Small caps have had an incredible run since the Russell 2000 Index bottomed on March 18, 2020, returning 119% compared to the S&P 500 Index’s 60% return over the period. Will small cap outperformance continue in 2021? The early stages of this business cycle may help determine the direction for small caps as well as earnings per share, stock valuations, and technical trends.

Favorable Part Of The Cycle
Small cap stocks historically have performed well early in economic cycles. Given that the U.S. economy likely came out of recession late last summer or early fall of 2020, 2021 certainly qualifies as early in this cycle. The tremendous performance by small cap stocks over the past 10 months suggests that a lasting economic expansion has begun in earnest and seems to validate the historical cycle pattern of small caps beating large caps early in cycles.

Figure 1 illustrates how the Russell 2000 Index historically has performed relative to the large cap S&P 500 Index during the early stages of prior economic expansions. Almost every time coming out of recession, small caps outperformed large caps over the subsequent 12 and 24 months; they outperformed by an average of 10.1% over the first year and 12.5% over the subsequent two years (on an annualized basis). We think this historical trend bodes well for small caps in 2021, though we acknowledge some excess returns probably have been pulled forward and already achieved with the recent stellar small cap run.

Strong Earnings Rebound
During recessions like the U.S. economy suffered in 2020, smaller companies that generally tend to have weaker balance sheets and more economically sensitive revenue usually are hit harder than their large cap counterparts. That definitely played out in 2020, with FactSet’s consensus estimates calling for a substantial 51% decline in small cap earnings, based on the Russell 2000, compared with only a 15% annual decline in earnings from large cap S&P 500 companies.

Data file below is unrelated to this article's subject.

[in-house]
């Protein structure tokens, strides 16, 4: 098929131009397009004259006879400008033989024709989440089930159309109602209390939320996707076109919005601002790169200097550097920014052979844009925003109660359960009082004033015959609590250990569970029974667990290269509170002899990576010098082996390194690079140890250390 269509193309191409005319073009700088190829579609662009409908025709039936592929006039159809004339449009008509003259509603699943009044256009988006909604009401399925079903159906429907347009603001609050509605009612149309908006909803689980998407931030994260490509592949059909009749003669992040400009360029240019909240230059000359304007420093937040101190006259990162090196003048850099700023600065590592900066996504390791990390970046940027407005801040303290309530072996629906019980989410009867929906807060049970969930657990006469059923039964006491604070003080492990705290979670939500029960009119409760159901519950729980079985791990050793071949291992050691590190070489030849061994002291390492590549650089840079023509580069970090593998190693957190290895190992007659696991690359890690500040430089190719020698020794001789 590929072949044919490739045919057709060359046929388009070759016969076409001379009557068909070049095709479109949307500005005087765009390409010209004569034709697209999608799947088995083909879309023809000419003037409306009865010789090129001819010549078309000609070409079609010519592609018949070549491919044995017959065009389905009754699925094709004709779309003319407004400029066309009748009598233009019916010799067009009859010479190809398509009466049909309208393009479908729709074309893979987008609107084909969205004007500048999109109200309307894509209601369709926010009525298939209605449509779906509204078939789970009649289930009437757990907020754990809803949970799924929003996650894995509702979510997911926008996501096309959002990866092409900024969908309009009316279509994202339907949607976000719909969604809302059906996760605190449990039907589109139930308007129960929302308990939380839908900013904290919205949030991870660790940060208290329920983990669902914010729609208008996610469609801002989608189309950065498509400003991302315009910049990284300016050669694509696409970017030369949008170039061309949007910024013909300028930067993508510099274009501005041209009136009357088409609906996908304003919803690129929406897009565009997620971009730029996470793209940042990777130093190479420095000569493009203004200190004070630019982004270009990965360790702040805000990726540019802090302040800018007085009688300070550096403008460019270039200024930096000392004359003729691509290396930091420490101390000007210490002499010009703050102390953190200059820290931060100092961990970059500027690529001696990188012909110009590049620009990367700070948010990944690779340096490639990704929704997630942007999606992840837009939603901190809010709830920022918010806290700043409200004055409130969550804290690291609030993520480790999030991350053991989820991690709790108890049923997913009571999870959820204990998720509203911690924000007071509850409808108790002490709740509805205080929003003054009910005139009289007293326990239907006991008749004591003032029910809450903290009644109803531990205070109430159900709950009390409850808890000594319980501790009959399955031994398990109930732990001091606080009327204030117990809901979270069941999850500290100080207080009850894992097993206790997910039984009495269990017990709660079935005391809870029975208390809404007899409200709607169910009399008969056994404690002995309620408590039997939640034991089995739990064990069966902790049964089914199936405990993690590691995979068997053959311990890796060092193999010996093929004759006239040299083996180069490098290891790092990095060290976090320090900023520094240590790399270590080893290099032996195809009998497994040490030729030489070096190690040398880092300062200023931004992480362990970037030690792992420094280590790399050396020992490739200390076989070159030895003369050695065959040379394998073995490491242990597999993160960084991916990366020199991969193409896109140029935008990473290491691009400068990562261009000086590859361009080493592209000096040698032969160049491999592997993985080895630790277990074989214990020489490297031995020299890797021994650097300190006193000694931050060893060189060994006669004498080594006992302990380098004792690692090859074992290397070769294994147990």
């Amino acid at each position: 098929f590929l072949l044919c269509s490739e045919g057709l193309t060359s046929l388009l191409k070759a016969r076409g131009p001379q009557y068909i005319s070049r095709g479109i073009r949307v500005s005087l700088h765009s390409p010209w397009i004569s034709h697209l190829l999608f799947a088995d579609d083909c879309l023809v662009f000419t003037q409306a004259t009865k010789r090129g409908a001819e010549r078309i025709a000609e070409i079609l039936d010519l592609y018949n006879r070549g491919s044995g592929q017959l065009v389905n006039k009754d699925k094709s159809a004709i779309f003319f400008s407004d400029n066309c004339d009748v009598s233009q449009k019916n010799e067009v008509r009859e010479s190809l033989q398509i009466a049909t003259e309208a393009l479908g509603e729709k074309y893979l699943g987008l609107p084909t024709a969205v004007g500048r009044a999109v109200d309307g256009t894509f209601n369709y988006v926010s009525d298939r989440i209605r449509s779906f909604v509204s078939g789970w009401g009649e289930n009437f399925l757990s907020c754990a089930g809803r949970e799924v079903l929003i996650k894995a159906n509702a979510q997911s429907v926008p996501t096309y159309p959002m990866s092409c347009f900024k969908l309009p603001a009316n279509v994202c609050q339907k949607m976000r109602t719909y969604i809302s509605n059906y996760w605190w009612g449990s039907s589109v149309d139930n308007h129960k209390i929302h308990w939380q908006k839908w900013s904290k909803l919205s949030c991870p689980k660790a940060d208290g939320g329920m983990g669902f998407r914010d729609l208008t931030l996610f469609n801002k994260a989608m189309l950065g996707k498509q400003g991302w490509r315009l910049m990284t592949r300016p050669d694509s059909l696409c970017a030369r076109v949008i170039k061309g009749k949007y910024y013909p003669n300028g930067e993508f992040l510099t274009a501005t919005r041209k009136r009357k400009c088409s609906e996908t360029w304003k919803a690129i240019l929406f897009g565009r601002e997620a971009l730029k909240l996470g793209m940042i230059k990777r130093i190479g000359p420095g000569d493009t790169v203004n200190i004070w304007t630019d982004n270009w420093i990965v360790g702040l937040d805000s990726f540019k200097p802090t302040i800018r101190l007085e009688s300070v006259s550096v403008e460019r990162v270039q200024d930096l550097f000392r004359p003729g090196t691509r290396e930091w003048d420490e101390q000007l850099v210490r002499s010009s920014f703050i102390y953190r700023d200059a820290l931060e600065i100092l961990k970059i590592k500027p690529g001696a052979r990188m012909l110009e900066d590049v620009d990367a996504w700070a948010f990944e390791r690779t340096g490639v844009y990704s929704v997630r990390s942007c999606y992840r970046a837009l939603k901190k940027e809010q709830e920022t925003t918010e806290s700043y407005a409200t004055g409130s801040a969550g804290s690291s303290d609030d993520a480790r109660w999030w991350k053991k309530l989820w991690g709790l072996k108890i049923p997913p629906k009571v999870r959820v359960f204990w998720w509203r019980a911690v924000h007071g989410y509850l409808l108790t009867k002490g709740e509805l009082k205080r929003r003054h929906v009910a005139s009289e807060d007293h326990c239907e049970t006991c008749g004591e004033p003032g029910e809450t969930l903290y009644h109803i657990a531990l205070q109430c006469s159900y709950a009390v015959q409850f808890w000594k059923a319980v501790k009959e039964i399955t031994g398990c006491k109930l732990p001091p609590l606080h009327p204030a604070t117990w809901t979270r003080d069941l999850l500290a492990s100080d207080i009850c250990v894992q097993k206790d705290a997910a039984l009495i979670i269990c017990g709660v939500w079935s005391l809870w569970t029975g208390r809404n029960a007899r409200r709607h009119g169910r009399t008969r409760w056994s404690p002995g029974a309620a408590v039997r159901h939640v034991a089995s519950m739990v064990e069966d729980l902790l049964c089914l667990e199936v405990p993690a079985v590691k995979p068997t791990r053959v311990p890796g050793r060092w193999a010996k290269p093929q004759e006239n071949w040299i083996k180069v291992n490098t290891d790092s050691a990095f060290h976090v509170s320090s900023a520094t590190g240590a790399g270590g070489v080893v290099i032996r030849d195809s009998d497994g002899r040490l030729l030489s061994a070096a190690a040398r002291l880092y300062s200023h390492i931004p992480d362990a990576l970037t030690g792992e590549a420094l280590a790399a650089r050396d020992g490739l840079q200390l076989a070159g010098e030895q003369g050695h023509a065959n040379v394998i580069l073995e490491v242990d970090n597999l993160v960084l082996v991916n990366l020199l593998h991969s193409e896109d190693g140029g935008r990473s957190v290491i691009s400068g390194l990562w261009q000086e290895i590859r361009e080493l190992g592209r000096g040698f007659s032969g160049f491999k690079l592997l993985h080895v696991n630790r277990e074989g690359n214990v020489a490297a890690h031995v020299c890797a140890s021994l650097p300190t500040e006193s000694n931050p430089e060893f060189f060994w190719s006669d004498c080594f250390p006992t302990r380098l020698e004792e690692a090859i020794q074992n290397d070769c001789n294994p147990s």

The reverse tends to occur coming out of recessions, as small cap earnings typically grow much faster during the initial economic recovery phase. The numbers tell that story too, as small cap earnings in 2021 are expected to surge more than 150%, compared with a still respectable 23% for S&P 500 earnings, which pales in comparison. Remarkably, consensus earnings estimates for 2021 of $166.25 per share for the Russell 2000 are 23% above pre-pandemic 2019 levels. For the S&P 500, 2021 estimates are currently only 4% above 2019 levels.

Small cap earnings also enjoy more momentum right now, with estimates having risen sharply since the start of the fourth quarter of 2020. Russell 2000 earnings estimates for 2021 have been raised by 12% since October 1, 2020, compared to just 2% for the S&P 500.

Expectations of this sharp earnings rebound have helped drive strong small cap performance since the bull market began in March 2020. Small cap stocks are broadly more economically sensitive than large cap stocks, which is helpful when economic growth expectations improve. This helps explain why optimism surrounding the reopening of the economy and prospects for more fiscal stimulus under the new administration have given small caps such a big boost lately.

We think a higher U.S. corporate tax rate—which we expect in 2022—is a key risk to earnings next year and would likely hurt small cap earnings more than their large cap counterparts because small cap companies tend to be more domestically focused.

All earnings data and consensus estimates are sourced from FactSet.

Pricing In Good News
Small cap stocks are trading at a substantial premium valuation to large caps—about 40% based on next 12 months’ price-to-earnings multiples. When looking out to 2022—when earnings will be closer to their full potential—valuations don’t look quite as rich, with the small cap PE about 27% above that of large caps. The strong small cap earnings growth outlook probably deserves a premium valuation at this point. Over the past 10 years, small caps have traded at a 37% higher forward PE than large caps.

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